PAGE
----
$$\begin{aligned} {\mathbb {E}}[G_{ij} \,|\, X_{ij}, {\hat{\pi }}_{ij}] = \sum ^2_{g=0} g\, P(G_{ij} = g \,|\, X_{ij}, {\hat{\pi }}_{ij}), \end{aligned}$$
(1)

for \(i=1, \dots , N\) and \(j=1, \dots , M\), where \(P(G_{ij} = g \,|\, X_{ij}, {\hat{\pi }}_{ij})\) is the posterior genotype probability of genotype g with X being the observed sequencing data, and \({\hat{\pi }}\) being the individual allele frequency. Details of deriving the posterior genotype from genotype likelihoods can be found in the Additional file 1 (Equation S1-S2). Missing data is imputed based on population structure based on the posterior genotype dosages. We standardize the dosage under the assumption of a Binomial model,

$$\begin{aligned} y_{ij} = \frac{ {\mathbb {E}}[G_{ij} \,|\, X_{ij}, {\hat{\pi }}_{ij}] - 2{\hat{f}}_j}{\sqrt{2{\hat{f}}_j (1 - {\hat{f}}_j)}}. \end{aligned}$$
(2)

Here \({\hat{f}}\) is the estimated allele frequency at site j based on all of the samples. We then perform truncated SVD [11] on the full standardized data matrix (\(N \times M\)) to extract the top K principal components (PCs) that capture population structure in the dataset

$$\begin{aligned} \hat{\mathbf {Y}} = \mathbf {U}_{[1:K]} \mathbf {S}_{[1:K]} \mathbf {V}_{[1:K]}^T, \end{aligned}$$
(3)

where \(\mathbf {U}_{[1:K]}\) represents the captured population structure of the individuals and \(\mathbf {V}_{[1:K]}\) represents the scaled variant weights, while \(\mathbf {S}_{[1:K]}\) is the diagonal matrix of singular values. This low-rank approximation along with the standardized matrix \(\mathbf {Y}\) are all we need to estimate the two test statistics for low-coverage sequencing data.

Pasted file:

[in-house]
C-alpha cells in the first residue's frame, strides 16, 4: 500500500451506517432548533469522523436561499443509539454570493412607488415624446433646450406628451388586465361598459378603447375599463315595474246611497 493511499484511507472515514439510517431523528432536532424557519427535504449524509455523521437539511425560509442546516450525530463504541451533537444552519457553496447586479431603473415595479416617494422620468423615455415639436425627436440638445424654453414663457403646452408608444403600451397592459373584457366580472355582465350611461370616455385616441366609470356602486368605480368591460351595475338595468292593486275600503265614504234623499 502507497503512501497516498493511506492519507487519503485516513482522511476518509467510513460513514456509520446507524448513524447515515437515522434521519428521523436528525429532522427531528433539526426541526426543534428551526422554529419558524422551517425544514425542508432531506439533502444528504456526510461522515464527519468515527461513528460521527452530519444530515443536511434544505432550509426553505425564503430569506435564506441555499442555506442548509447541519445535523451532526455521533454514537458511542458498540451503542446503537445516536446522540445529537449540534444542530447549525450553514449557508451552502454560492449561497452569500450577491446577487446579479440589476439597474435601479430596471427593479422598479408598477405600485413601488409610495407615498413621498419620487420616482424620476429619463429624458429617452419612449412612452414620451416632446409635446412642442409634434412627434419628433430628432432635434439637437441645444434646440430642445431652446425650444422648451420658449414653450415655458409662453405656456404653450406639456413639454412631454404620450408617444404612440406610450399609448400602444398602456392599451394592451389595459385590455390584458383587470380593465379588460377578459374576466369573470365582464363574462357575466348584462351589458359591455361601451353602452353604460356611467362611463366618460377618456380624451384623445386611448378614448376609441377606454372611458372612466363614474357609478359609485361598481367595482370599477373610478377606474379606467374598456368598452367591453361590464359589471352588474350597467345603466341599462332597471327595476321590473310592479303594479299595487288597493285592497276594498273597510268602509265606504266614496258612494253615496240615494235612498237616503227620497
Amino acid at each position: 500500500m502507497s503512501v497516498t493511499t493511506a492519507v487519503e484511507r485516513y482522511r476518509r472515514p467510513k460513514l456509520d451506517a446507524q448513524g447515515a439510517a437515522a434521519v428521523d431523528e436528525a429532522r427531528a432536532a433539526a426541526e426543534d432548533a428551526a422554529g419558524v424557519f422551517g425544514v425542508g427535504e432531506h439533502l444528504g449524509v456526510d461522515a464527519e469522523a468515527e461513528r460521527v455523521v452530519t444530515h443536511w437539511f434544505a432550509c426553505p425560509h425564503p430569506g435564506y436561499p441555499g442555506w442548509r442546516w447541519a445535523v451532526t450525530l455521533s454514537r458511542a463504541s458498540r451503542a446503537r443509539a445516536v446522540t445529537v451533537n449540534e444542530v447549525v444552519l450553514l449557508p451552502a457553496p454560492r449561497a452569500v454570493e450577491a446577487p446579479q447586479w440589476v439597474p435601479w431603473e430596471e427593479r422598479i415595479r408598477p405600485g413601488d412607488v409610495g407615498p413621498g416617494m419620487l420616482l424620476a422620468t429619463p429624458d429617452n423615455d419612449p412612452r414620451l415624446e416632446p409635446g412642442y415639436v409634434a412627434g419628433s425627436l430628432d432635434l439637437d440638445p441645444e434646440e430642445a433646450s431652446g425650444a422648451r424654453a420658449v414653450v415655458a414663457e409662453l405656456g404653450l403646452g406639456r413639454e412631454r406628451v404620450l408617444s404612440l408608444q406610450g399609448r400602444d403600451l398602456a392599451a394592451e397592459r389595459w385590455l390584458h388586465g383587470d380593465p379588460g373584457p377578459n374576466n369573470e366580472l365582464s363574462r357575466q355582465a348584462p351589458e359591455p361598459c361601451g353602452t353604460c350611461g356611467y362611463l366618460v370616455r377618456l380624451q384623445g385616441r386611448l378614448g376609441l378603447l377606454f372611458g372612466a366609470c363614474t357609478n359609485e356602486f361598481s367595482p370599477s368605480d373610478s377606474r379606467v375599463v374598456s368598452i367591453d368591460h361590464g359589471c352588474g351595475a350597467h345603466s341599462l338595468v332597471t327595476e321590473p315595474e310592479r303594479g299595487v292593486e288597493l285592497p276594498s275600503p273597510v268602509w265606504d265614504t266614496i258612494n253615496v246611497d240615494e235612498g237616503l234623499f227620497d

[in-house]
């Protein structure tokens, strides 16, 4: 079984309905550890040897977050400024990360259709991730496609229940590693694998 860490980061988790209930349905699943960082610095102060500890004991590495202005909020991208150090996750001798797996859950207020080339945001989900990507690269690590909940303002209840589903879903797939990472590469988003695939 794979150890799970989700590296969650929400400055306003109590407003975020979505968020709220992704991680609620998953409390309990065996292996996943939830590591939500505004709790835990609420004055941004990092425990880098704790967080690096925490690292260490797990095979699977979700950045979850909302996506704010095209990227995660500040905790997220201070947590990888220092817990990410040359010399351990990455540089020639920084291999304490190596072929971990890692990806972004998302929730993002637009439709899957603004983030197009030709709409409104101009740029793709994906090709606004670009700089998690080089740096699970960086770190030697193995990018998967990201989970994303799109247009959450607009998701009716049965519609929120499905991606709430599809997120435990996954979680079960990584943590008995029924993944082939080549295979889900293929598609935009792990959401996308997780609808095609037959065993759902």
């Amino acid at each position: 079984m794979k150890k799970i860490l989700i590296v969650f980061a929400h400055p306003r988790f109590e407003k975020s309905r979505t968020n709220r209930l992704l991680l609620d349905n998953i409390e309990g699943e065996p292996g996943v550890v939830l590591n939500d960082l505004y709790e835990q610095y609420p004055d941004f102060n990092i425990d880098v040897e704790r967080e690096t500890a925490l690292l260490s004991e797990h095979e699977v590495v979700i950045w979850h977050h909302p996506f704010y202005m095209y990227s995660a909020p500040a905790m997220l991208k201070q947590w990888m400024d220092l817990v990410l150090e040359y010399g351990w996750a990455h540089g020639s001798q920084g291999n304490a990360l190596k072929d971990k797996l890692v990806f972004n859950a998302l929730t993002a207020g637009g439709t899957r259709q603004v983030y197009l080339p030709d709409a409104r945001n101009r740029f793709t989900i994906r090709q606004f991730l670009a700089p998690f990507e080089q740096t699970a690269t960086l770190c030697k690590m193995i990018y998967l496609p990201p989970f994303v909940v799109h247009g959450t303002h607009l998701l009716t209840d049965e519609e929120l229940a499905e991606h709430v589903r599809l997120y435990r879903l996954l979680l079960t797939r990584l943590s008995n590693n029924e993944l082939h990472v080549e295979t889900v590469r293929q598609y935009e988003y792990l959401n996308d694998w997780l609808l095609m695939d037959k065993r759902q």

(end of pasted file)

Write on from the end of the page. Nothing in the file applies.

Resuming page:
FastPCA statistic

The selection statistic derived in Galinsky et al. [7], hereafter referred to as FastPCA, tries to detect selection by looking for variants that significantly differentiate from genetic drift along an axis of genetic variation. They define the selection statistics for the k-th principal component to be the properly normalized variant weights, using the properties of an eigenvector, such that they are standard normal distributed. The selection statistics are then defined as follows in our setting for genotype likelihood data

$$\begin{aligned}d_{jk} = v_{jk} \sqrt{M}, \end{aligned}$$
(4)
$$\begin{aligned}&d_{jk} \sim {\mathcal {N}}(0,1), \end{aligned}$$
(5)
$$\begin{aligned}&d_{jk}^{2} \sim \chi ^2_{1}, \end{aligned}$$
(6)

for \(j=1, \ldots , M\) and \(k=1, \ldots , K\). \(v_{jk}\) is the variant weight for the kth component at site j. The squared statistic will then follow a \(\chi ^2\)-distribution with 1 degree of freedom. This statistic is implemented in the PCAngsd framework and referred to as PCAngsd-S1.

pcadapt statistic

The test statistic implemented in pcadapt [15] is based on a robust Mahalanobis distance of the standardized estimates in a multiple linear regression for each site. The regression model is defined as follows in our setting for genotype likelihood data

$$\begin{aligned} \mathbf {y}_j = \mathbf {U}_{[1:K]} \varvec{\beta }_j + \varvec{\epsilon }_j, \end{aligned}$$
(7)